Objective findings revealed a prehypertensive and afebrile male, who was pleasant and appropriately interactive. Finger-stick capillary blood glucose reading in the clinic was 124 mg/dL. HEENT exam revealed some dental challenge, no miosis. Lungs were clear on auscultation of all fields and phonation clear, cardiac evaluation revealed S1, S2 and no murmurs. Abdominal exam was without tenderness or mass and with normal bowel sounds. SKIN: Sun related change noted over face/neck/upper chest, as well as over arms and forearms. No obvious concerning lesions noted. Clean and well-fitting shoes and socks were removed to reveal petechiae in sock-like fashion of the skin from just inferior to the knee to the ankle where petechiae became confluent and diffuse; inflammation affected the entirety of both ankles, the dorsum of both feet, and all toes. There was superficial desquamation affecting the entirety of plantar surfaces of both feet, including between all toes, where some macerated tissue was noted. There was no sign of secondary infection, abscess or fluid collection, induration, there was no streaking. Sensorium was intact throughout, capillary refill was brisk in all areas, dorsalis pedis pulses were 2/4 bilaterally. ROM of all toes was full and unlimited. Faint odor was noted despite effort with hygiene. Laboratory services were offered and declined by patient due to cost and no reliable way to contact the patient with results once available.
First-line treatment for cutaneous chemical exposure and injury is to remove the offending agent, clean skin, and consider additional care depending on the nature and severity of injury that has occurred. Thereafter avoidance of additional exposure and injury should be ensured. In this case the patient had accomplished chemical removal and skin cleansing. Patient reported that he was able to take some time away from work (recommended at least 7 days), to limit all occlusive footwear as much as possible, continue his good hygiene, and to clean floors and showers with a 10% bleach solution thereafter. He was instructed to monitor for signs/symptoms of infection and to return to clinic or seek emergent care if they occurred. He was asked to discontinue all other treatments until healed, and was recommended to follow in our clinic in 5-7 days, at which time we would consider resuming care for tinea pedis if it persisted following resolution of inflammatory response.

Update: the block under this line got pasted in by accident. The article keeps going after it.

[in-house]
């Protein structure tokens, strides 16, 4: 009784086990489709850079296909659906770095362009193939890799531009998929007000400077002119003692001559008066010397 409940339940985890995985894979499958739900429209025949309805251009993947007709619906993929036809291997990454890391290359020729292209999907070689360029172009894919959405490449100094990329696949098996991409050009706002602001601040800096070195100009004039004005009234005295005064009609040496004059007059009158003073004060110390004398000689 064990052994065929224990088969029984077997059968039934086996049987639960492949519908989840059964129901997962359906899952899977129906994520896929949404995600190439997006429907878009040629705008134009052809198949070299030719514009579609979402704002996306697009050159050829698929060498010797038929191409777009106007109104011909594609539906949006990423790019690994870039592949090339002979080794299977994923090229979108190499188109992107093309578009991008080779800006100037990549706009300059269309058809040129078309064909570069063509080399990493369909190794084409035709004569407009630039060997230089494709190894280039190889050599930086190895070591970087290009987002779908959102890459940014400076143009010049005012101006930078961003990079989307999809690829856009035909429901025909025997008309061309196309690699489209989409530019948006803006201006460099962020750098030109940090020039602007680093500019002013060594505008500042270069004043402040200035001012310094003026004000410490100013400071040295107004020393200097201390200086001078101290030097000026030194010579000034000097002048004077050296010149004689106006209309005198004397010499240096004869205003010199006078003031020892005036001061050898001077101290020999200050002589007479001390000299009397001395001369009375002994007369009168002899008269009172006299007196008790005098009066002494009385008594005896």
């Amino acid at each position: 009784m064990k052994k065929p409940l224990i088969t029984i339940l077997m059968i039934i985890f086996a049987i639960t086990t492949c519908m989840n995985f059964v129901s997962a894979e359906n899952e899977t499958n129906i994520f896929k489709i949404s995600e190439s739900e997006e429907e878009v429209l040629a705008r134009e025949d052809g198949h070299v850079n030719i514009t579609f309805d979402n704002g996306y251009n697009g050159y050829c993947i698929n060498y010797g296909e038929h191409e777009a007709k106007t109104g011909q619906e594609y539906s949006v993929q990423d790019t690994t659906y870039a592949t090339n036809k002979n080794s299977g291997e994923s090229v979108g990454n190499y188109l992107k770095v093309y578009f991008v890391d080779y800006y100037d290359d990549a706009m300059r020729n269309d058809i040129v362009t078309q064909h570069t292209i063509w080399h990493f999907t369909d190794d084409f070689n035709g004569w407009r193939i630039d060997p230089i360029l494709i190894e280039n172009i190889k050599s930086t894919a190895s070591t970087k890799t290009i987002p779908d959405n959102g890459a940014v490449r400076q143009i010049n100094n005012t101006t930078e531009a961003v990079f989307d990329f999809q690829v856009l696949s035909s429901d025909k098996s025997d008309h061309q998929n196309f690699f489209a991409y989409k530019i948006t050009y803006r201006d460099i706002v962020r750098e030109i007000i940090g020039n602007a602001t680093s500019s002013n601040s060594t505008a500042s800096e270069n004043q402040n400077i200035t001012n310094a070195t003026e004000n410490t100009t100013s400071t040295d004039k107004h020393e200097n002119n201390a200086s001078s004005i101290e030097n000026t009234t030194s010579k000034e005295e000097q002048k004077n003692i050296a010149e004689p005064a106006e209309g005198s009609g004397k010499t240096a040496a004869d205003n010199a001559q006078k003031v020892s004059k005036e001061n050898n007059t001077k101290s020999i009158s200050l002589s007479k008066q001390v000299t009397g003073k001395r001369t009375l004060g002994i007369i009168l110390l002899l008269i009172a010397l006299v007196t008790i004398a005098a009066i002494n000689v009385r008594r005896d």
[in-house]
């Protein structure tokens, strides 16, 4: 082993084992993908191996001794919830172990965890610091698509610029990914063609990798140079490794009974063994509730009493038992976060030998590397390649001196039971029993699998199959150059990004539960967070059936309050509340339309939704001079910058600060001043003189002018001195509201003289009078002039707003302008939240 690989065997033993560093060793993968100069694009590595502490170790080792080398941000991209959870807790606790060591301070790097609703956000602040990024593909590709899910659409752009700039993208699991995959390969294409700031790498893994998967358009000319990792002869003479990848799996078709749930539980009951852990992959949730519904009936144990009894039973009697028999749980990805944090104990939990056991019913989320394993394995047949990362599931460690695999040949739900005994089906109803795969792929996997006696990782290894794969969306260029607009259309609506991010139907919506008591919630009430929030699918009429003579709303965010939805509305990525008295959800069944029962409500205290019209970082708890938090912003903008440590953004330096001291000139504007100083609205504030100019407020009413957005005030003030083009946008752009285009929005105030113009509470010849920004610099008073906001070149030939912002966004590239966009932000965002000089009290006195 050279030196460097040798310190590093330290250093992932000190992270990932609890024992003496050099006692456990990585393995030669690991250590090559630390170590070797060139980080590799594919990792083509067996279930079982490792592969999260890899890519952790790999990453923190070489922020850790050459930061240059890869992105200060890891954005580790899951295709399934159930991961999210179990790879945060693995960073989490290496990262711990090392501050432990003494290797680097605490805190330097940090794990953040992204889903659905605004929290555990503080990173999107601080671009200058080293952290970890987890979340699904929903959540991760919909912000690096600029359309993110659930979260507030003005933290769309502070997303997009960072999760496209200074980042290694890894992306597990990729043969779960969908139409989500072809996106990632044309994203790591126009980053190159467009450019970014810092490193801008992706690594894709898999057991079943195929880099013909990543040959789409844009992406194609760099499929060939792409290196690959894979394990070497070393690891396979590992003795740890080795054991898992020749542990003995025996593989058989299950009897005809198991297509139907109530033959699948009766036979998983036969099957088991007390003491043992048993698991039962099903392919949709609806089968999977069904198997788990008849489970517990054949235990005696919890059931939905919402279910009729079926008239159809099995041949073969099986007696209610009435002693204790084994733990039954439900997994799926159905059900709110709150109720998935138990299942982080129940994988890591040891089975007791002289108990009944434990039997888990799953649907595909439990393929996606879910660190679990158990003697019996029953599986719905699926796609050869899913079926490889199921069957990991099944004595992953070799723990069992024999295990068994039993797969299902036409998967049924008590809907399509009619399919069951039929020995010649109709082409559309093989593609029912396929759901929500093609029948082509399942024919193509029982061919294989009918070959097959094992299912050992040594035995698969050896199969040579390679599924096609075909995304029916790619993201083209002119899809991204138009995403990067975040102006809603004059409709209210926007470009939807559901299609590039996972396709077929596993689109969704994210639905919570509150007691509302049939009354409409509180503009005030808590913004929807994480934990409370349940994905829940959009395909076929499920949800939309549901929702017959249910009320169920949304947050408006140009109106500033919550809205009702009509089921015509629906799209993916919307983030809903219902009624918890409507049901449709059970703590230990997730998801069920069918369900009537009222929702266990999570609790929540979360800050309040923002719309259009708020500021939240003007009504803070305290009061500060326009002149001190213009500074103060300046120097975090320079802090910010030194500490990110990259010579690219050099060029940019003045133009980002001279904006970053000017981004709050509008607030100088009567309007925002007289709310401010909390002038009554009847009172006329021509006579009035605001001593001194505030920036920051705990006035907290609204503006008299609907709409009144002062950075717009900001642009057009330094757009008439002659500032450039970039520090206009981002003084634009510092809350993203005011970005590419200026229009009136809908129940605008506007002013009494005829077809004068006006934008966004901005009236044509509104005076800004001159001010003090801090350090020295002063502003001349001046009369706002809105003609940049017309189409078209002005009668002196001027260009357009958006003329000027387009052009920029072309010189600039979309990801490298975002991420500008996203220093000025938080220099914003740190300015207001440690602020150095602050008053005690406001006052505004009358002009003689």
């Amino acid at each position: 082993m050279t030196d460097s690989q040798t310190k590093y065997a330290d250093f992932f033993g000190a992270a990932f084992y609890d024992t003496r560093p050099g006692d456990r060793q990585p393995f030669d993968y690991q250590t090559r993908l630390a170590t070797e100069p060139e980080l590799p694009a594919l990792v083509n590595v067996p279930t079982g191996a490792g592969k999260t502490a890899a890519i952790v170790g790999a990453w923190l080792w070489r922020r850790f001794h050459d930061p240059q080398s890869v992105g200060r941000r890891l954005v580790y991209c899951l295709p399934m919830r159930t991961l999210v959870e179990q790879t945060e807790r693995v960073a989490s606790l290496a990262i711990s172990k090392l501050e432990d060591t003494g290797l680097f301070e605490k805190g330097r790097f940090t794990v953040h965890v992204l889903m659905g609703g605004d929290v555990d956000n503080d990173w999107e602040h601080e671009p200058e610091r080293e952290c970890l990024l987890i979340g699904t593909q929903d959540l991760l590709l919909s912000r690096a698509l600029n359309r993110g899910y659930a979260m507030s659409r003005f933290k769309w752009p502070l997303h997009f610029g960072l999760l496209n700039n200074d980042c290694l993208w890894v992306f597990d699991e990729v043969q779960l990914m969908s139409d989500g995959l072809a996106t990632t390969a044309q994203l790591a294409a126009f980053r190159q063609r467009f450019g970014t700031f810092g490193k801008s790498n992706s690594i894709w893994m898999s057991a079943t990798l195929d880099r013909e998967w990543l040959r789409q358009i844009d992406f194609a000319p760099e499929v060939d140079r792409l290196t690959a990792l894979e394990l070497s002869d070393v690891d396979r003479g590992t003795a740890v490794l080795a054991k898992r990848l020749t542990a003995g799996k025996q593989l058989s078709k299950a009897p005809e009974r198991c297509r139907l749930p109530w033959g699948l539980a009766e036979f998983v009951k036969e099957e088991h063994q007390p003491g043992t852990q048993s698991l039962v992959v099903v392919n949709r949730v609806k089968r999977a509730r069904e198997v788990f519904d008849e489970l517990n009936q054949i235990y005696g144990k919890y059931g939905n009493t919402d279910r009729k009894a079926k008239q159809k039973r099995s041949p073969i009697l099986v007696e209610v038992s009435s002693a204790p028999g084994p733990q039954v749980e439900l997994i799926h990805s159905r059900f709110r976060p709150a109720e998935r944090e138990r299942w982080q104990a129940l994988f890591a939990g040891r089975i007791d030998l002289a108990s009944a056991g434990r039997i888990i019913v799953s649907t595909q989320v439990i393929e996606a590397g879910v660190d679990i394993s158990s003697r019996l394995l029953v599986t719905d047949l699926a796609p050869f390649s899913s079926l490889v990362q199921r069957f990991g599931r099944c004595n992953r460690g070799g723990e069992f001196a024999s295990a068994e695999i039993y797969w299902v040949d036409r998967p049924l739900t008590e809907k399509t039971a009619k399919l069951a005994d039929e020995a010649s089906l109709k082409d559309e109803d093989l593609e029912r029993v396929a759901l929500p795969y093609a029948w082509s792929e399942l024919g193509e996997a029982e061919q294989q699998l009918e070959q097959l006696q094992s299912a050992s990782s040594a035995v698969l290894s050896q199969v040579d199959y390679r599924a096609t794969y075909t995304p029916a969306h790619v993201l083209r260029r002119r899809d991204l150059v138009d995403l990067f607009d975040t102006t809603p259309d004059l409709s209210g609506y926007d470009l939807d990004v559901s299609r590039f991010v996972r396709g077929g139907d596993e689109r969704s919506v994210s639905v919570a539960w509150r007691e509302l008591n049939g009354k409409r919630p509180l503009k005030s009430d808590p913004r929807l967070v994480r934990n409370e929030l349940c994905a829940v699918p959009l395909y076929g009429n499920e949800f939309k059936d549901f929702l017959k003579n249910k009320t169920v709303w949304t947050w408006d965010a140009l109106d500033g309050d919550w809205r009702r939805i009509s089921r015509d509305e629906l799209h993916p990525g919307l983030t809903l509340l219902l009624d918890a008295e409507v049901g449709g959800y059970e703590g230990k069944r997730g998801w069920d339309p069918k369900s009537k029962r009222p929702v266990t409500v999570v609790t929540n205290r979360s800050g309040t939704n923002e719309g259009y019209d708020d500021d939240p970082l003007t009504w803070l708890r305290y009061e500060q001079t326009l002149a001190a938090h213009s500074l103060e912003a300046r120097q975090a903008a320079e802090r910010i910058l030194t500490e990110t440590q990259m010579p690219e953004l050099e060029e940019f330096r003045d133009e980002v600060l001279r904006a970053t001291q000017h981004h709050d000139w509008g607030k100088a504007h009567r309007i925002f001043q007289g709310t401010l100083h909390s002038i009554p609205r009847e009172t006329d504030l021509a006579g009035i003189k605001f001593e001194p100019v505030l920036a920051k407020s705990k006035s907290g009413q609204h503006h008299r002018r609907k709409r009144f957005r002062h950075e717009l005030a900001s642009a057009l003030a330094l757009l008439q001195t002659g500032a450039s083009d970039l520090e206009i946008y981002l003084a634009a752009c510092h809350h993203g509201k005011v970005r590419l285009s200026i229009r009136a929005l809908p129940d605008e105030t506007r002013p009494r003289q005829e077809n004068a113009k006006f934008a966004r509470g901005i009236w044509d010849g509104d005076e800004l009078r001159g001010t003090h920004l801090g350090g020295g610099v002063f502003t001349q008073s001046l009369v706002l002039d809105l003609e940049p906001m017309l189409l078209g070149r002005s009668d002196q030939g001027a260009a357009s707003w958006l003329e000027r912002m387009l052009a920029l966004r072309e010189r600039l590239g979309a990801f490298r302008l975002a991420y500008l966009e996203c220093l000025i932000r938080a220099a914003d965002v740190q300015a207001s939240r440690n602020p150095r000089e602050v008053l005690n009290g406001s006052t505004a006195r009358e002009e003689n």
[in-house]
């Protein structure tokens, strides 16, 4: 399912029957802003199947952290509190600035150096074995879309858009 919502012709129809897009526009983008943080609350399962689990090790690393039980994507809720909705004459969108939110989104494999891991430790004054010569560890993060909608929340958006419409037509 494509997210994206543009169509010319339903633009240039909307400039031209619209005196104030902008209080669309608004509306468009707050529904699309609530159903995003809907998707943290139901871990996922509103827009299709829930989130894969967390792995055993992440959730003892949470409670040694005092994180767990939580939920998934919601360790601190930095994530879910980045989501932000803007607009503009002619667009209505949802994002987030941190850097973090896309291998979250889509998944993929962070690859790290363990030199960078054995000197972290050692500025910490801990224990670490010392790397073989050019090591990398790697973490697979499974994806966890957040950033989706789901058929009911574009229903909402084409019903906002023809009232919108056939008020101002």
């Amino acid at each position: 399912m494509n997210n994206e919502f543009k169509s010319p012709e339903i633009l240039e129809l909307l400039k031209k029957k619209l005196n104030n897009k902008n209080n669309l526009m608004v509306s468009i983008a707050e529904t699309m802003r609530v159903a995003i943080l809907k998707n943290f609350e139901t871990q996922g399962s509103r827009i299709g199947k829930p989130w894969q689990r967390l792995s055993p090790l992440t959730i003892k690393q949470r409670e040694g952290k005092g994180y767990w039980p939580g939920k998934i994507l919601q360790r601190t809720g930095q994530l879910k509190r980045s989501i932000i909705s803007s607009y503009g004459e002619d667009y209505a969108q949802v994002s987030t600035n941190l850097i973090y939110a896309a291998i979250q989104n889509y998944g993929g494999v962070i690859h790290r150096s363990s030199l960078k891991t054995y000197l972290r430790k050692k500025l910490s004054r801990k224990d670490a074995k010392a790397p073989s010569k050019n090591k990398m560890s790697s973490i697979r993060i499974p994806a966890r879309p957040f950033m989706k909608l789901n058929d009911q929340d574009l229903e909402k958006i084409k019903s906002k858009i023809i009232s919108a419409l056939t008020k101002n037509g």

Clinically, the impression is that of tinea pedis which was greatly aggravated by a chemical dermatitis. The patient refused to reveal his employer. He did not know which pesticides or fertilizers with which he was in contact, though had witnessed application thereof several days prior. The patient was forthright in stating that he would lose his employment, housing, and perhaps risked deportation if he shared more than what history was provided. Of note: patient did not demonstrate classic signs of organophosphate or methylcarbamate poisoning and his symptoms appeared to be limited to the integumentary system. He was provided Spanish language materials on both pesticide poisoning and tinea pedis. In Oregon, where this case was seen, reporting of any suspected or confirmed illness or condition related to pesticides is mandatory. The patient did not consent to allow the name or location of his employer or site of exposure and did not provide a way for other agencies to reach him for follow-up. This clinician looked past the more obvious diagnosis of tinea pedis to determine that other causation was present. This interactive pesticide reporting requirements map, developed by PERC-med, is a useful educational tool for increasing awareness of such requirements by state and territory.